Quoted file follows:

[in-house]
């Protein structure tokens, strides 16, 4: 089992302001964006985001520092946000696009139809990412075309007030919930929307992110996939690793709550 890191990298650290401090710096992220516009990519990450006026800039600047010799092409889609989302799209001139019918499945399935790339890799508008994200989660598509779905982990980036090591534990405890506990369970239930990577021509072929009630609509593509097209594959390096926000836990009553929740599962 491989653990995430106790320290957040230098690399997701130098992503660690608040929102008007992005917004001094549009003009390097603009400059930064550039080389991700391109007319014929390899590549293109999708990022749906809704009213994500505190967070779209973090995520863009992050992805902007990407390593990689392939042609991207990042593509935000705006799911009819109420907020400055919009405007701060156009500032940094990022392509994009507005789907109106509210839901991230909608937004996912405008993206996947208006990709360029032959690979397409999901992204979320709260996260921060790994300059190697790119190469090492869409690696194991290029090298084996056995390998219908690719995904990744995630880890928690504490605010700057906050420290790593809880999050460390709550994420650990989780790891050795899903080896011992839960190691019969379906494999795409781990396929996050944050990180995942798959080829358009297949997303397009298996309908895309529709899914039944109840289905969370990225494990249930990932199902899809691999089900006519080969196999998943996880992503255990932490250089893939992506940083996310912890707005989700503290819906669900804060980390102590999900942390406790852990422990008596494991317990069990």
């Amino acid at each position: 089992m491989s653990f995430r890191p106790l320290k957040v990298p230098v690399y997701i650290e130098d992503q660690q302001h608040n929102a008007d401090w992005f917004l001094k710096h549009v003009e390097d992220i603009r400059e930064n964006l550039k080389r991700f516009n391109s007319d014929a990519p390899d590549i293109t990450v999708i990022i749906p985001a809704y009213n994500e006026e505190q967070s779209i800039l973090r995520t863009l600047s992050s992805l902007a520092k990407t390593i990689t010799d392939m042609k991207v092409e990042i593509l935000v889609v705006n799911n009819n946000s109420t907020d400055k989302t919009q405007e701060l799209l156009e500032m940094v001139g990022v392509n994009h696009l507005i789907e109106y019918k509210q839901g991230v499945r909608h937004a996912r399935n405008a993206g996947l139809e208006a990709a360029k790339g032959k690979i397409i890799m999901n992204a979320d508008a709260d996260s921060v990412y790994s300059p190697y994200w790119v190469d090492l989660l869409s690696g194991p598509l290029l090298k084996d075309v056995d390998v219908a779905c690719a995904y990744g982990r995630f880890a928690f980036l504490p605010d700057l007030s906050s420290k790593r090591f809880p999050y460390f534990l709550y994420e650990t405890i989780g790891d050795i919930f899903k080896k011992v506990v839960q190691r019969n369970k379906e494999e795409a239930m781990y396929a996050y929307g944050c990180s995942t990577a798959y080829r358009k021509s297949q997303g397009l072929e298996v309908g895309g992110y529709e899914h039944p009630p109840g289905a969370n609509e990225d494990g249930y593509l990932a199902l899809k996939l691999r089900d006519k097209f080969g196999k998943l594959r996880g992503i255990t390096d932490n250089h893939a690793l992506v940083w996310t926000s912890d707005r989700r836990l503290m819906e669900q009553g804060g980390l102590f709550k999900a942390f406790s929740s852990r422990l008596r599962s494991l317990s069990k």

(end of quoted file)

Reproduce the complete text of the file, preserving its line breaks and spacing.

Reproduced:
[in-house]
């Protein structure tokens, strides 16, 4: 089992302001964006985001520092946000696009139809990412075309007030919930929307992110996939690793709550 890191990298650290401090710096992220516009990519990450006026800039600047010799092409889609989302799209001139019918499945399935790339890799508008994200989660598509779905982990980036090591534990405890506990369970239930990577021509072929009630609509593509097209594959390096926000836990009553929740599962 491989653990995430106790320290957040230098690399997701130098992503660690608040929102008007992005917004001094549009003009390097603009400059930064550039080389991700391109007319014929390899590549293109999708990022749906809704009213994500505190967070779209973090995520863009992050992805902007990407390593990689392939042609991207990042593509935000705006799911009819109420907020400055919009405007701060156009500032940094990022392509994009507005789907109106509210839901991230909608937004996912405008993206996947208006990709360029032959690979397409999901992204979320709260996260921060790994300059190697790119190469090492869409690696194991290029090298084996056995390998219908690719995904990744995630880890928690504490605010700057906050420290790593809880999050460390709550994420650990989780790891050795899903080896011992839960190691019969379906494999795409781990396929996050944050990180995942798959080829358009297949997303397009298996309908895309529709899914039944109840289905969370990225494990249930990932199902899809691999089900006519080969196999998943996880992503255990932490250089893939992506940083996310912890707005989700503290819906669900804060980390102590999900942390406790852990422990008596494991317990069990």
């Amino acid at each position: 089992m491989s653990f995430r890191p106790l320290k957040v990298p230098v690399y997701i650290e130098d992503q660690q302001h608040n929102a008007d401090w992005f917004l001094k710096h549009v003009e390097d992220i603009r400059e930064n964006l550039k080389r991700f516009n391109s007319d014929a990519p390899d590549i293109t990450v999708i990022i749906p985001a809704y009213n994500e006026e505190q967070s779209i800039l973090r995520t863009l600047s992050s992805l902007a520092k990407t390593i990689t010799d392939m042609k991207v092409e990042i593509l935000v889609v705006n799911n009819n946000s109420t907020d400055k989302t919009q405007e701060l799209l156009e500032m940094v001139g990022v392509n994009h696009l507005i789907e109106y019918k509210q839901g991230v499945r909608h937004a996912r399935n405008a993206g996947l139809e208006a990709a360029k790339g032959k690979i397409i890799m999901n992204a979320d508008a709260d996260s921060v990412y790994s300059p190697y994200w790119v190469d090492l989660l869409s690696g194991p598509l290029l090298k084996d075309v056995d390998v219908a779905c690719a995904y990744g982990r995630f880890a928690f980036l504490p605010d700057l007030s906050s420290k790593r090591f809880p999050y460390f534990l709550y994420e650990t405890i989780g790891d050795i919930f899903k080896k011992v506990v839960q190691r019969n369970k379906e494999e795409a239930m781990y396929a996050y929307g944050c990180s995942t990577a798959y080829r358009k021509s297949q997303g397009l072929e298996v309908g895309g992110y529709e899914h039944p009630p109840g289905a969370n609509e990225d494990g249930y593509l990932a199902l899809k996939l691999r089900d006519k097209f080969g196999k998943l594959r996880g992503i255990t390096d932490n250089h893939a690793l992506v940083w996310t926000s912890d707005r989700r836990l503290m819906e669900q009553g804060g980390l102590f709550k999900a942390f406790s929740s852990r422990l008596r599962s494991l317990s069990k």